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Dreaded Interview Questions: What is Your Greatest Weakness?

Dreaded Interview Questions: What is Your Greatest Weakness?

Photo: juliaeatssweaters/Flickr (CC)

Karen Siwak/Careerealism

March 12, 2010

Before I start this story, I need to make a confession. I never wear watches. Not because I don’t find the correct time an incredibly useful piece of information, but because I keep losing them. Watches are a distraction when I’m working, and so I take them off and they disappear. Or worse, I forget to take them off, launch into my latest DIY project, and they get ruined.

So, now the story. Fifteen years ago I attended a week-long intensive on Strategic Planning, hosted by the Executive Development Program at Queen’s University. One hundred plus senior managers and business leaders from a wide range of industries came together to learn about best practices in strategic analysis, competitive positioning, and corporate visioning. In preparation for the seminar, we each completed a 20 page psychometric test to evaluate our individual teamwork style, the premise being that a strong team has a balance of styles.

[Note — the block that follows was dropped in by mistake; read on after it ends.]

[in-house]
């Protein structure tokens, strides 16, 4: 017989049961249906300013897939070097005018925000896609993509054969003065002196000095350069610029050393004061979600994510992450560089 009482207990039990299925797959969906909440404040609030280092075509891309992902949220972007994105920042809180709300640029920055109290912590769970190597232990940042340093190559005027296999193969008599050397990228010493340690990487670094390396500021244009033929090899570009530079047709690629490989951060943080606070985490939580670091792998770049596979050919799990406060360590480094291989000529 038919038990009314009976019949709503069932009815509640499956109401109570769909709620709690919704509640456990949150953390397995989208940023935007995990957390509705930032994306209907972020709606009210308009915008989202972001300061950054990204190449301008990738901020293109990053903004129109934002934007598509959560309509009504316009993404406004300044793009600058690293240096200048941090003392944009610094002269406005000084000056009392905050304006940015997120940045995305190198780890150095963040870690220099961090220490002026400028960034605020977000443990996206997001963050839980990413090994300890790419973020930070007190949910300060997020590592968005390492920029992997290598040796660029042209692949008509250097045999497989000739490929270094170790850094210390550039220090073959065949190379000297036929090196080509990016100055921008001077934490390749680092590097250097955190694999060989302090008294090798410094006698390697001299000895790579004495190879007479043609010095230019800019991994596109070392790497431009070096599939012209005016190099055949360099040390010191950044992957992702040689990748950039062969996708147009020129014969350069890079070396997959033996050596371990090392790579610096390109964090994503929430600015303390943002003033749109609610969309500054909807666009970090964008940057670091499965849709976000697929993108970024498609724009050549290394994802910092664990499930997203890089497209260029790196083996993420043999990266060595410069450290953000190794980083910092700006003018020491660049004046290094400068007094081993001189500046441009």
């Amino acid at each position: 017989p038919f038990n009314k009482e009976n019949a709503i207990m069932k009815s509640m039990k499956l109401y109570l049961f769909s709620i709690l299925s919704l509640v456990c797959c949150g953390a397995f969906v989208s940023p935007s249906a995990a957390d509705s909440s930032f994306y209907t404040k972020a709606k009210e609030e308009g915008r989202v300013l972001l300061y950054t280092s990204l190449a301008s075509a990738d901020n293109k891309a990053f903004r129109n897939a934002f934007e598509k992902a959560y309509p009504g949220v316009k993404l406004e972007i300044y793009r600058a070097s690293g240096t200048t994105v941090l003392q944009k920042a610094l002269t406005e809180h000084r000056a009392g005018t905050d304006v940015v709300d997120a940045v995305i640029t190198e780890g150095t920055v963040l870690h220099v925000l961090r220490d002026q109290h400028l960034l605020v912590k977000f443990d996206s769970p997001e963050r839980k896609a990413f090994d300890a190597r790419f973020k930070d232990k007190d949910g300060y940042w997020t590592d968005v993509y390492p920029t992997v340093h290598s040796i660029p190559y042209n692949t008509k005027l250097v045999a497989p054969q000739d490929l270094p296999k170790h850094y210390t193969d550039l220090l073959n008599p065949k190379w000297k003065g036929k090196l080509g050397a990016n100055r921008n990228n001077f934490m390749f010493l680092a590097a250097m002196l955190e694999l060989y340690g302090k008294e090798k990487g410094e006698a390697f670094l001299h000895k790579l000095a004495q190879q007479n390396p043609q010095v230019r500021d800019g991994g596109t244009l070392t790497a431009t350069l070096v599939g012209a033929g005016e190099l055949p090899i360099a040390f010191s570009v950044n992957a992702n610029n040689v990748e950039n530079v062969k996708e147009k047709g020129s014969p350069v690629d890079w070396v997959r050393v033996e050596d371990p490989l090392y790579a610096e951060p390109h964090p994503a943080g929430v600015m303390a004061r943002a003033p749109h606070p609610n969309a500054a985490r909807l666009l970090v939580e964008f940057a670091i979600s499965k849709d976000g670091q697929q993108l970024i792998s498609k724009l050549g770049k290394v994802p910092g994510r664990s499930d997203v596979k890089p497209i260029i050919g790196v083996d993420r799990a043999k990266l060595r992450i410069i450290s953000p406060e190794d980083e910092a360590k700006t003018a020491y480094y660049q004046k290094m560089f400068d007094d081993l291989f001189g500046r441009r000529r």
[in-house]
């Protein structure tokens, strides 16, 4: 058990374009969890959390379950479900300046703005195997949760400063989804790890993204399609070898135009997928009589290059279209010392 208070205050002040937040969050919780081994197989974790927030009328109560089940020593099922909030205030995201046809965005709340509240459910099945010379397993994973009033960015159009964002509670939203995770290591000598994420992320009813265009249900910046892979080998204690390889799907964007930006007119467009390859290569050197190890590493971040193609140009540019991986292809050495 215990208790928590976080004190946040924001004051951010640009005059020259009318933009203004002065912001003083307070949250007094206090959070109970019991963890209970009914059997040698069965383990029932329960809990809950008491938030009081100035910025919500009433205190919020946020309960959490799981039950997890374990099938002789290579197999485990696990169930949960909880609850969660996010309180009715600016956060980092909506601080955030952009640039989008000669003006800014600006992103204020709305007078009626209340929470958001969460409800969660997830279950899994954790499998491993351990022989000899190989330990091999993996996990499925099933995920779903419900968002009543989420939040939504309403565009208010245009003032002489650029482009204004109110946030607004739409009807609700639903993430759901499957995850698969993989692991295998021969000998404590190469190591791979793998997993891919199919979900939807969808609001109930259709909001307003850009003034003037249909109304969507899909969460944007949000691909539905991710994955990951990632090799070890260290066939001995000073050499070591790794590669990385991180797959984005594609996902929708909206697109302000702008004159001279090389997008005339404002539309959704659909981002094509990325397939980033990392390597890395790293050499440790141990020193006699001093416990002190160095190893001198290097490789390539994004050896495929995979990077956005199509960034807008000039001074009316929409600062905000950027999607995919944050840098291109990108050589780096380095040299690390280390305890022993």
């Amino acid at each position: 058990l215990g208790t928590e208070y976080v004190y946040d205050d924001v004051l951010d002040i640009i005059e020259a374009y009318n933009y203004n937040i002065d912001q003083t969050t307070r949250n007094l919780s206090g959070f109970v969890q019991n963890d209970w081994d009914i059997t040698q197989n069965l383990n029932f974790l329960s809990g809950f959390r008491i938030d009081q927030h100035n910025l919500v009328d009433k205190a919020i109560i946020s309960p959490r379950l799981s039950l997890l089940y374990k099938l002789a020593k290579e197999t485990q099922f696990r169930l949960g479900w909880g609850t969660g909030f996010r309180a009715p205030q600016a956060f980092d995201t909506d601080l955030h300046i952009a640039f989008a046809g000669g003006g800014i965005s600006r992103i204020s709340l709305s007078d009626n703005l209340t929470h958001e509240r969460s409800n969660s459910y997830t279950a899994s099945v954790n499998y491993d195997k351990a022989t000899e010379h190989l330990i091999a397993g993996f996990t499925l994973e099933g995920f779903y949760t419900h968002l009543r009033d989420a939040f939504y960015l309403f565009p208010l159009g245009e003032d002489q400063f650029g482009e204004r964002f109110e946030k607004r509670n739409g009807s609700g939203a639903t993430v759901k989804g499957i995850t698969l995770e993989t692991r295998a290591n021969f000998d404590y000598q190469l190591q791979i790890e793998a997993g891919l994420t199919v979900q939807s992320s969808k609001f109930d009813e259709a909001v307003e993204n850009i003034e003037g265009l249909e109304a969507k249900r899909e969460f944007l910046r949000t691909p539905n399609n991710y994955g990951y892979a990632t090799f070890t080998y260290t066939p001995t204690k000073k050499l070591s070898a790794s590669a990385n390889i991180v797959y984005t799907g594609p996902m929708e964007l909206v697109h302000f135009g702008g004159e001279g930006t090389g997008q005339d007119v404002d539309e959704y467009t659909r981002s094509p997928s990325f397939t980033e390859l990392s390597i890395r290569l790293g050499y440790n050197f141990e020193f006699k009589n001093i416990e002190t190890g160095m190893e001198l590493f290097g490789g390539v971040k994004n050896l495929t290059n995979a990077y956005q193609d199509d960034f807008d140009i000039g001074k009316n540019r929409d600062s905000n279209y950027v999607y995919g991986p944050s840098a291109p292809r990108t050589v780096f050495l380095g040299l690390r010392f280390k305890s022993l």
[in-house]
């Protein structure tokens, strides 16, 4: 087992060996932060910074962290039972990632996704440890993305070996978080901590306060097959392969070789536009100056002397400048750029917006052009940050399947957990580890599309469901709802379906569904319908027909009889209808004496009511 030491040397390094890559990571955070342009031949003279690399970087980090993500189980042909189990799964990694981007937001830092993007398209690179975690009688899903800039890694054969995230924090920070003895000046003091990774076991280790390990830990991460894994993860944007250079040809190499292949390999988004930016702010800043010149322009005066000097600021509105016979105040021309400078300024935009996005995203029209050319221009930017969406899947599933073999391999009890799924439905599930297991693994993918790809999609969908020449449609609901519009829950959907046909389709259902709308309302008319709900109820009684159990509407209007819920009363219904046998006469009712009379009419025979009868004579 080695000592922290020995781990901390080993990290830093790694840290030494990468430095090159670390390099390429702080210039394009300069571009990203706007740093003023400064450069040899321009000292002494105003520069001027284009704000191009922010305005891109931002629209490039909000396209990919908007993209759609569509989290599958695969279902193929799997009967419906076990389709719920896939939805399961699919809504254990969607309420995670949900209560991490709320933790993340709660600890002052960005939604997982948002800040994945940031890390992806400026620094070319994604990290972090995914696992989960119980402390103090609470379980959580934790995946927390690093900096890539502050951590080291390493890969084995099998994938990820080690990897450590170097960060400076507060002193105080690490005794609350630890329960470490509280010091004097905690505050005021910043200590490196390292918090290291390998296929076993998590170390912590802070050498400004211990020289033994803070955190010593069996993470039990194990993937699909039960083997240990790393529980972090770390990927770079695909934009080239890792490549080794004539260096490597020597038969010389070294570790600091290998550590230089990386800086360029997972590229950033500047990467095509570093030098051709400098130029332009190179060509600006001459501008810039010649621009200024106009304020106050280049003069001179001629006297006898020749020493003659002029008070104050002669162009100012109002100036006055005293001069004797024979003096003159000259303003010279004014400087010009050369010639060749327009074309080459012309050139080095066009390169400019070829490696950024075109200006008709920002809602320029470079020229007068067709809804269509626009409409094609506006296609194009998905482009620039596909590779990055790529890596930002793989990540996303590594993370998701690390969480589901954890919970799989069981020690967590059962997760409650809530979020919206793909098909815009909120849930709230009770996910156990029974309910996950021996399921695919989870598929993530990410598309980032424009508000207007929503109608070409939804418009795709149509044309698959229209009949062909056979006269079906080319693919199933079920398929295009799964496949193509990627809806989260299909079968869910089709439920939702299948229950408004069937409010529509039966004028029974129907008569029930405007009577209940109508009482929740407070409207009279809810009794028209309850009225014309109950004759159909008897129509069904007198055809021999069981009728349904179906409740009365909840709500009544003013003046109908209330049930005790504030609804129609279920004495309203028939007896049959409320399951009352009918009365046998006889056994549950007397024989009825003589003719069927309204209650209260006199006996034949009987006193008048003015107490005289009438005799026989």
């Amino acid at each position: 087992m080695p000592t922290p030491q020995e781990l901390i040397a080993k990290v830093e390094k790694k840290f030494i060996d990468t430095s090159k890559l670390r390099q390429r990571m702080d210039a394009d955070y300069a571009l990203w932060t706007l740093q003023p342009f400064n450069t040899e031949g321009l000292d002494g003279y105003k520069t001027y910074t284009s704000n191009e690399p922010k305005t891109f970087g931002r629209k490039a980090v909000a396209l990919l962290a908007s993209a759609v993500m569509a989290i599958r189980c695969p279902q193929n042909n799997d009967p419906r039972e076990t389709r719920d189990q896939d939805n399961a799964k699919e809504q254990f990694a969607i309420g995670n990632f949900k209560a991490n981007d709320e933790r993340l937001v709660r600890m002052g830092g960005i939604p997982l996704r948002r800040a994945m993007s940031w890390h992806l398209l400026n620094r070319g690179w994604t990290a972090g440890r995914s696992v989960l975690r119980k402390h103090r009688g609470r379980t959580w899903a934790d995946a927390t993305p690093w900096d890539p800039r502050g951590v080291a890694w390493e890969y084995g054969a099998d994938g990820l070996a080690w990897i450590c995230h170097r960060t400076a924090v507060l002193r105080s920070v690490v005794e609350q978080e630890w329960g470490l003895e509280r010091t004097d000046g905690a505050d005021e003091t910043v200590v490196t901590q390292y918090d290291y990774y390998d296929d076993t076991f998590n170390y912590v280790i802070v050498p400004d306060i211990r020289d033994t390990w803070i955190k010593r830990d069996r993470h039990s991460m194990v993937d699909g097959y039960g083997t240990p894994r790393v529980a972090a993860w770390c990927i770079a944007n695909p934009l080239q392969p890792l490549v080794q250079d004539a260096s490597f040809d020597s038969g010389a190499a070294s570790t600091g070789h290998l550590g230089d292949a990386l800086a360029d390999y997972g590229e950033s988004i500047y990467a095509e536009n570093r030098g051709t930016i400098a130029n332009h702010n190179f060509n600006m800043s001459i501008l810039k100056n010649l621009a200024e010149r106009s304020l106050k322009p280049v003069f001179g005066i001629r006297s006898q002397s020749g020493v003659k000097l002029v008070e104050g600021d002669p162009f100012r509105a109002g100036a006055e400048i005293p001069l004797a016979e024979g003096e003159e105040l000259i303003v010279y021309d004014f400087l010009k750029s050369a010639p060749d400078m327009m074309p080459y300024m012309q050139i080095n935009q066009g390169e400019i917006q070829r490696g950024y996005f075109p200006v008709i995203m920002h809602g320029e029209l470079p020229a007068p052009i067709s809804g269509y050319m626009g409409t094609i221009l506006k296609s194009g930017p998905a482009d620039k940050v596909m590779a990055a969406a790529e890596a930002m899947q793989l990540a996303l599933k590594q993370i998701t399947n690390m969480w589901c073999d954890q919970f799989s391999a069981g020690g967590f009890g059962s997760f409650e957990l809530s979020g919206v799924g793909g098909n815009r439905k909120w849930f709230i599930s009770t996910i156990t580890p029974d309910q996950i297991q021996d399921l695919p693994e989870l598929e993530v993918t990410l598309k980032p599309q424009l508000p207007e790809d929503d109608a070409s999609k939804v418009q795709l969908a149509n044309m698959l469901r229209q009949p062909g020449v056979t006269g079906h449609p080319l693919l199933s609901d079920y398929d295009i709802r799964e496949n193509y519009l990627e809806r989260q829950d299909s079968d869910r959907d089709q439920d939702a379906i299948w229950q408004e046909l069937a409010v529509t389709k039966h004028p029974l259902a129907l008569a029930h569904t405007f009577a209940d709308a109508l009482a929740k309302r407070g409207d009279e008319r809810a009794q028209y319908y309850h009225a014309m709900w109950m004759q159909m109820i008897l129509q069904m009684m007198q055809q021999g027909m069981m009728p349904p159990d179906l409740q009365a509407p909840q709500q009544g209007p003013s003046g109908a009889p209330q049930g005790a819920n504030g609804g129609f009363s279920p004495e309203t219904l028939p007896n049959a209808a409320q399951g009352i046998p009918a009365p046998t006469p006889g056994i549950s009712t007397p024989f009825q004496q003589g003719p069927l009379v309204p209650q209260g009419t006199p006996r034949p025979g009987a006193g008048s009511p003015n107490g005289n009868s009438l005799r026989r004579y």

The weekend before the intensive, I made a deliberate effort to buy and wear a watch. I was meeting with executives, we would be on a tight schedule, my Administrative Assistant would not be there, I needed a watch. And I found one. It was a beautiful piece of art, dark blue face with planets and meteors, hand-tooled leather band, the kind of watch that, when you see somebody wearing it, you can say “hey, that’s a cool watch.” Unfortunately, it had no numbers, a serious defect in watches as it turns out, and so an unreliable indicator of time. But still, a really cool watch.

On the first day of the Strategic Planning intensive, I was late (see above, about the watch), and walked in as the seminar leader was describing the four quadrants of teamwork style: Visionary; Analyst; People Person; Routine Keeper (actually, in truth, I can’t even remember the proper title of the last category, but it was along these lines).

He was using pictures of watches to make a point about the personality differences of the various styles:

The Routine Keeper: Straightforward watch, no nonsense, no embellishments – black band, exactly 12 numbers in the appropriate places, three hands, precision set.

The People Person: Colorful watch, guy with big ears and white-gloved hands pointing out the passing minutes and hours.

The Analyst: Digital watch with all the bells and whistles – built in calculator, multiple time zone indicators, (today it probably would include a GPS).

The Visionary: If they even wear a watch, which is unlikely, artistic, out-of-this-world embellishments, probably no numbers.


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